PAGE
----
Baptist missionary Lee Compere did missionary work with the Creek Nation in Georgia and Alabama. He later joined his sons in Arkansas and assisted them with their own religious work. Lee Compere was born on November 3, 1790, in Market Harborough, Leicestershire, England, to John Compere and Grace Fox Compere. Orphaned at a young age, he was raised by a Baptist family and adopted their faith. On September 23, 1815, he married Susannah Voysey in London. Susannah was a relative of theologian and founder of Methodism John Wesley. She decided to become a missionary and to use her inheritance to fund her missionary work. On October 18, 1815, the Baptist Mission Society of England appointed the couple as missionaries to …

Cone, James Hal

James Hal Cone became known as the father of black liberation theology, which he described as a “theological identity that was accountable to the life, history, and culture of African-American people.” Cone often discussed the impact that growing up in Bearden (Ouachita County) and attending the Macedonia African Methodist Episcopal Church had on his life. Both powerfully influenced his thinking: Bearden for the pain and suffering inflicted on African Americans, and Macedonia as a place where he encountered Jesus. Cone published numerous books on black liberation theology and lectured at more than 1,000 universities and community organizations throughout the United States, Europe, Africa, Asia, Latin America, and the Caribbean. Born to Charles and Lucy Cone in Fordyce (Dallas County) on …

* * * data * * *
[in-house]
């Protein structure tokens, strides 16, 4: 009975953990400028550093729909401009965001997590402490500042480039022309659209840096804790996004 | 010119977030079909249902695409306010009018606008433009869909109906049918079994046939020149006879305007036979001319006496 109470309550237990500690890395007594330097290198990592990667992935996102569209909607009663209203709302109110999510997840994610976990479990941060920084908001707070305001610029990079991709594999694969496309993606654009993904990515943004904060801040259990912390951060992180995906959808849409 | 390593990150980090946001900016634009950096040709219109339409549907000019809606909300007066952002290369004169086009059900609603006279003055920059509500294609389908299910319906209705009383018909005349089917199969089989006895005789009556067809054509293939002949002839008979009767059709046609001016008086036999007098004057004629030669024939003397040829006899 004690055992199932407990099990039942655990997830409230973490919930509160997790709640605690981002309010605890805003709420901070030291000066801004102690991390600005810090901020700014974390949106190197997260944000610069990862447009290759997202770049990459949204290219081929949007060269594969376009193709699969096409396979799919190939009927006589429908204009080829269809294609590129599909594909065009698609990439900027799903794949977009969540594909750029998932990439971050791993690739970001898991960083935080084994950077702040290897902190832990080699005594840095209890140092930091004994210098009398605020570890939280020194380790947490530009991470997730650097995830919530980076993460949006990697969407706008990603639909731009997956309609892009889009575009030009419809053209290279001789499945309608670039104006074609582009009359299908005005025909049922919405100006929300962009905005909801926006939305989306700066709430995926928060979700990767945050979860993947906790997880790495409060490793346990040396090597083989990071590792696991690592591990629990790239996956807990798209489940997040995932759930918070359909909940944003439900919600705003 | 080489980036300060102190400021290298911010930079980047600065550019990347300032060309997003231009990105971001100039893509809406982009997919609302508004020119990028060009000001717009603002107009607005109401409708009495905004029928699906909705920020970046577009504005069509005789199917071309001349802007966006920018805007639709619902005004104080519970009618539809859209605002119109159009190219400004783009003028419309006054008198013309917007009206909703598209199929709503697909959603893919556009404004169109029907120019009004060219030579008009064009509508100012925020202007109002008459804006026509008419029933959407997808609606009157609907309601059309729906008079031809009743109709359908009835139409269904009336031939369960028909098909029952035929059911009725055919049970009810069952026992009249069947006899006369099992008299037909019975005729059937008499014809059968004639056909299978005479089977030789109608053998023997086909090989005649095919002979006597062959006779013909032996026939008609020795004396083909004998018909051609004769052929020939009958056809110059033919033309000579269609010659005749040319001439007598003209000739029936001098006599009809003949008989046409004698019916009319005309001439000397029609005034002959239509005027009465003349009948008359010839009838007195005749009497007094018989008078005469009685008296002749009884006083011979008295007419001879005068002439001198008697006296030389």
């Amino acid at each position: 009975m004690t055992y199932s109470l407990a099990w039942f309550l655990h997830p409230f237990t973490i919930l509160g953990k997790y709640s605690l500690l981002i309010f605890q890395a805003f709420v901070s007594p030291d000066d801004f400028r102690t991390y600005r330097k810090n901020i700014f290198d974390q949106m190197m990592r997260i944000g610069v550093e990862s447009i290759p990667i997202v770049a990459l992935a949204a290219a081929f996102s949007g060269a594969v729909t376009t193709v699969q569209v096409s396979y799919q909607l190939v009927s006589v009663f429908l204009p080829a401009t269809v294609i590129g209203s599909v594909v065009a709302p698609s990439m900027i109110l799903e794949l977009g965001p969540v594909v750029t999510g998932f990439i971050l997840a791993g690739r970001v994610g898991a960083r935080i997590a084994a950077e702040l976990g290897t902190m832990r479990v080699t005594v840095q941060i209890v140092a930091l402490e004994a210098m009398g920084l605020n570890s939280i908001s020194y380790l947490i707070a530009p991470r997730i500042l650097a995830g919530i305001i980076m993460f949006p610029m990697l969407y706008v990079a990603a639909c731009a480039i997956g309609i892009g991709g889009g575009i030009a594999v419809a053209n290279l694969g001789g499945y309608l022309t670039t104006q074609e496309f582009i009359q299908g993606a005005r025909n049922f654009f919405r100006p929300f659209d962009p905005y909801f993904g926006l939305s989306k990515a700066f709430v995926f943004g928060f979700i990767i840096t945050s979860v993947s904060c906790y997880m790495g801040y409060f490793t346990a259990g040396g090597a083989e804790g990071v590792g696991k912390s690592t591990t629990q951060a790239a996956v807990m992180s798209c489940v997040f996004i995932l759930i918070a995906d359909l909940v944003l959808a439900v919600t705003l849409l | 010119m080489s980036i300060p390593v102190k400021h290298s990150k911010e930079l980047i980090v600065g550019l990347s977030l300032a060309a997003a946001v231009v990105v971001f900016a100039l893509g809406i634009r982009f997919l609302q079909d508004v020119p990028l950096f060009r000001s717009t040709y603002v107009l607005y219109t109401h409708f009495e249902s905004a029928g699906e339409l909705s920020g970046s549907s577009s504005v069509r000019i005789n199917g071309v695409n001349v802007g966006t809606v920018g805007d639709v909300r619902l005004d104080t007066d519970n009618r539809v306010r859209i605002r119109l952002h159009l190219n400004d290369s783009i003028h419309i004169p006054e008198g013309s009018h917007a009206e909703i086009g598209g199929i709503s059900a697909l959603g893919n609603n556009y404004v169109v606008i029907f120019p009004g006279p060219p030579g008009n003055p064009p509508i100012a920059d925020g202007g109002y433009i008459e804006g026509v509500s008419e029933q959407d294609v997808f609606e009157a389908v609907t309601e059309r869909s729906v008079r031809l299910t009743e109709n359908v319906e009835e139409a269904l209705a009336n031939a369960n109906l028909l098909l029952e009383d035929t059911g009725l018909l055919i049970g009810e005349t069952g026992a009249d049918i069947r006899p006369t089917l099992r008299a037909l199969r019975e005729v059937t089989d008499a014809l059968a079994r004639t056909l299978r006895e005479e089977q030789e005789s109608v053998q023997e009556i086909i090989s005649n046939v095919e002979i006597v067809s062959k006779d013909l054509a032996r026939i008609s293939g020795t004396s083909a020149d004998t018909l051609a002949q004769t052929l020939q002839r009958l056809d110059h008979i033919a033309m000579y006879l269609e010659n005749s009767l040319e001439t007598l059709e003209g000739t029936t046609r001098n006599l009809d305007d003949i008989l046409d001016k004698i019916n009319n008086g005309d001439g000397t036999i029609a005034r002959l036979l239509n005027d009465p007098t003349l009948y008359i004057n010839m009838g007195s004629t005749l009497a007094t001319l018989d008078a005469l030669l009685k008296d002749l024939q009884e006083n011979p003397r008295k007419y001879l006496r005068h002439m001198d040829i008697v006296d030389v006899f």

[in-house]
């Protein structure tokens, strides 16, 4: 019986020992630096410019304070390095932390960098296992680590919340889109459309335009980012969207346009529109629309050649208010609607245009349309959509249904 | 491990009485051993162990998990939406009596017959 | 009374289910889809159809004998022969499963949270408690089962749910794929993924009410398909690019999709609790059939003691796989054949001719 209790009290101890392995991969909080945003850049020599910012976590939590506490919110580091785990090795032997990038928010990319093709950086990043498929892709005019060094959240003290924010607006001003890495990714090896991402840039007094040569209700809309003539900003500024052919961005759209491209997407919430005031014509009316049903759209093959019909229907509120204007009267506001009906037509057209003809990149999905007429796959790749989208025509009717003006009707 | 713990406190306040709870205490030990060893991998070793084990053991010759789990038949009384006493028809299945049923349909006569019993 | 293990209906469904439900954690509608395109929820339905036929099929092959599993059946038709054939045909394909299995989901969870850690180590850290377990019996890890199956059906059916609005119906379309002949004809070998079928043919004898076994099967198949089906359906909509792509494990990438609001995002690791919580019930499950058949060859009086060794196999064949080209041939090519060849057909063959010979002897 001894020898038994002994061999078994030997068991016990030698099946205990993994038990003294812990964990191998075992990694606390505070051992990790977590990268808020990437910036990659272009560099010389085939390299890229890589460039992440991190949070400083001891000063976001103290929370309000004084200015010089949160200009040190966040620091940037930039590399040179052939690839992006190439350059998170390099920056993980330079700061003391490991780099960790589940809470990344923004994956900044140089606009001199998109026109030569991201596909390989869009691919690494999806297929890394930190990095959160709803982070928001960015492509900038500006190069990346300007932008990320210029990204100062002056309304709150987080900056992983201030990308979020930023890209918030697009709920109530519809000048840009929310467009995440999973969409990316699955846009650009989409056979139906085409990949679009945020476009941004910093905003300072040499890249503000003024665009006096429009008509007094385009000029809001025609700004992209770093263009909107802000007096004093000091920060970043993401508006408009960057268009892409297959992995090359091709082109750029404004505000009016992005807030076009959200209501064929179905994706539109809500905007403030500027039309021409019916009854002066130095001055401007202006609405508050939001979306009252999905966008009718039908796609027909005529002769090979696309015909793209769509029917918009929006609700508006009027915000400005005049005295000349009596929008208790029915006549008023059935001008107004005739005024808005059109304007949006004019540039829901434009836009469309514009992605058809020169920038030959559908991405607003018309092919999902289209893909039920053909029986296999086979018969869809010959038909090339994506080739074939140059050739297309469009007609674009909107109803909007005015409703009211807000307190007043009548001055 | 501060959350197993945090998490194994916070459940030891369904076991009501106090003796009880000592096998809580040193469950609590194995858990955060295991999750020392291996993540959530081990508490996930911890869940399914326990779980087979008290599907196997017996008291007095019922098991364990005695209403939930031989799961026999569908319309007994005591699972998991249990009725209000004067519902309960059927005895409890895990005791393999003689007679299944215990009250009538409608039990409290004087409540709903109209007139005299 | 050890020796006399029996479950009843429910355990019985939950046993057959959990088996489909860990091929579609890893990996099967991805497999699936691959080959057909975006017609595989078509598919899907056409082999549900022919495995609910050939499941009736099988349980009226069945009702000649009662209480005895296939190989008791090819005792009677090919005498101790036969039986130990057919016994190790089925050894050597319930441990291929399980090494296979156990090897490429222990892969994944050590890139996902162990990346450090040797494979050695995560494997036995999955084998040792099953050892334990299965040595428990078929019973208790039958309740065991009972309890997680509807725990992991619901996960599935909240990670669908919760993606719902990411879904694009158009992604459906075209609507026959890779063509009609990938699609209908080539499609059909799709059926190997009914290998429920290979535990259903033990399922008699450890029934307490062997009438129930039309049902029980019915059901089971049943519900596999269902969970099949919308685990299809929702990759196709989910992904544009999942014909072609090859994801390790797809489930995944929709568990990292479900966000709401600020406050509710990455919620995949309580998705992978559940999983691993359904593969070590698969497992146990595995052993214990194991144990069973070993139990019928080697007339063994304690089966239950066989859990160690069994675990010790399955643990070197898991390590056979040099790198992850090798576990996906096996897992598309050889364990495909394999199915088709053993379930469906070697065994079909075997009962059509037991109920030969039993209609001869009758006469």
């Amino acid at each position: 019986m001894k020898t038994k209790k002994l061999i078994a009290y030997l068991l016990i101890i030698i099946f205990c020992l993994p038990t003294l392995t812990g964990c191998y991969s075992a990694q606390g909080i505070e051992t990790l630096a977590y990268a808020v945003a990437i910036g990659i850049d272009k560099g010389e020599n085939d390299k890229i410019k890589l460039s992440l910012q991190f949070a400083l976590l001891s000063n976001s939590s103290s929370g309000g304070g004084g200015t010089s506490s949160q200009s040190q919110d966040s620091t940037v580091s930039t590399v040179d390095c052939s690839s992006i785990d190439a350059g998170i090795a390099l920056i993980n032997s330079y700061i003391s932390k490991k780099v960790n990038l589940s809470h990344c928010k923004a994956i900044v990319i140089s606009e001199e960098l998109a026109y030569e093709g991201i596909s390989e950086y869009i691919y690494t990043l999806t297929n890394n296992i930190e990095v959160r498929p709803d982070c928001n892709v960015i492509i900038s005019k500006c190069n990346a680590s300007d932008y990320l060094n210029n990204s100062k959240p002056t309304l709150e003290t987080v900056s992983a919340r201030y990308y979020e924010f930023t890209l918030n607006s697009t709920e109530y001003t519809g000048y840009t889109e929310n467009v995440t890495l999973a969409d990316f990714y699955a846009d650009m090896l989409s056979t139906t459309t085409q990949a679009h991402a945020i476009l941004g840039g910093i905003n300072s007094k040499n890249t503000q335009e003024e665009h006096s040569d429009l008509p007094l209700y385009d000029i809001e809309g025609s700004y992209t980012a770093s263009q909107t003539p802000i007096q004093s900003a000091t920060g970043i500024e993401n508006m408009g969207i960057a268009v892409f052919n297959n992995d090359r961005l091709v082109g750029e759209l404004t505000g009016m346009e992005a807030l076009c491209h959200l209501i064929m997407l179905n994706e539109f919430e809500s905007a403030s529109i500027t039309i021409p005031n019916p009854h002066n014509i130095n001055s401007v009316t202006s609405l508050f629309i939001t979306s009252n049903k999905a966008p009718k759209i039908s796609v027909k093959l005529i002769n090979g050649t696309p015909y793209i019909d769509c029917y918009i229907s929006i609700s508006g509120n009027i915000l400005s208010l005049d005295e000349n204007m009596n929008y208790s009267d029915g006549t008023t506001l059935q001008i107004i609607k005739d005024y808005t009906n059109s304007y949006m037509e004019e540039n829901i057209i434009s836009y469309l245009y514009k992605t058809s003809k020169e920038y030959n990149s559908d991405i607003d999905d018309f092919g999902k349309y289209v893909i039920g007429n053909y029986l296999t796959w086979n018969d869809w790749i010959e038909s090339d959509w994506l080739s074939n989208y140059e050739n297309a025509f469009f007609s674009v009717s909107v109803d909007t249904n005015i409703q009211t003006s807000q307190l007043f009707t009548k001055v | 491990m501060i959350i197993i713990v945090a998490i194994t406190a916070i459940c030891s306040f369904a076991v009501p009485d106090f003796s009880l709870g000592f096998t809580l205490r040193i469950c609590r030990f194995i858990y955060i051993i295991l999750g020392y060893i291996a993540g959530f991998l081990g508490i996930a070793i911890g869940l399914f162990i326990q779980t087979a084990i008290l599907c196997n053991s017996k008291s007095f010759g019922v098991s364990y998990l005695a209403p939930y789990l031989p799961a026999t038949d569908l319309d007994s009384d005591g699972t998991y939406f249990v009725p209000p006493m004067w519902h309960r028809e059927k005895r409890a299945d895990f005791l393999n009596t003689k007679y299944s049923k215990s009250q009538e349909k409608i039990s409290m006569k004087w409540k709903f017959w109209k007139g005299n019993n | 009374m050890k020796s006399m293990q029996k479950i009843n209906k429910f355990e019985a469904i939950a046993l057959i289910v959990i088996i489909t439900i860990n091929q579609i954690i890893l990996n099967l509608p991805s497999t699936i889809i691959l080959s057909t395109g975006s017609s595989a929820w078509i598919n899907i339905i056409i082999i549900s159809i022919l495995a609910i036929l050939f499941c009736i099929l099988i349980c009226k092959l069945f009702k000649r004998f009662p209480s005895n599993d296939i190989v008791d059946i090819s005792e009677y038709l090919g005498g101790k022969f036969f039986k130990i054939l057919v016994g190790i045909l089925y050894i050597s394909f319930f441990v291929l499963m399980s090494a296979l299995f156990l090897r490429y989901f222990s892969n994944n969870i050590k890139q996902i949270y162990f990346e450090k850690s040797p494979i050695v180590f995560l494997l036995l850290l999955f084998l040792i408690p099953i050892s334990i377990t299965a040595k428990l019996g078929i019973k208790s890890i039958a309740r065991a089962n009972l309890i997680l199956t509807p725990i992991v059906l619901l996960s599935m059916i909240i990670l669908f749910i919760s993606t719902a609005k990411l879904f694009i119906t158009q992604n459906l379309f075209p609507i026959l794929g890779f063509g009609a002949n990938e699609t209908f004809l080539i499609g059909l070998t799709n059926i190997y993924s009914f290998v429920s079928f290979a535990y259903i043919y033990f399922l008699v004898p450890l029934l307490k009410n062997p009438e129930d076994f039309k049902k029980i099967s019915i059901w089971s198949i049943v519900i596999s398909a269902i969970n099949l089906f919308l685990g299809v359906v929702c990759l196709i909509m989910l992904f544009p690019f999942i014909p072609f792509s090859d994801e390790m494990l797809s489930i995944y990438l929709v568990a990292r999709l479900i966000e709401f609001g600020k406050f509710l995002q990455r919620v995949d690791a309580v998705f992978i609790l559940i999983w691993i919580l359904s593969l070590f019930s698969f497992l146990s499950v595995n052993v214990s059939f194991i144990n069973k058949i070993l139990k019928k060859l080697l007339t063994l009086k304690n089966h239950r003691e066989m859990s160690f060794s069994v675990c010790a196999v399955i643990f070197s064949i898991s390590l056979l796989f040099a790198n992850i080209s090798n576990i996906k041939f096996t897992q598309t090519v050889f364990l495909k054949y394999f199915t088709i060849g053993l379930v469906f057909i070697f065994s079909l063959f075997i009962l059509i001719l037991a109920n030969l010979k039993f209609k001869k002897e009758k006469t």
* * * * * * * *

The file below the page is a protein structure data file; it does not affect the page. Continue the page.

Duggar Family

aka: 19 and Counting [Television Show]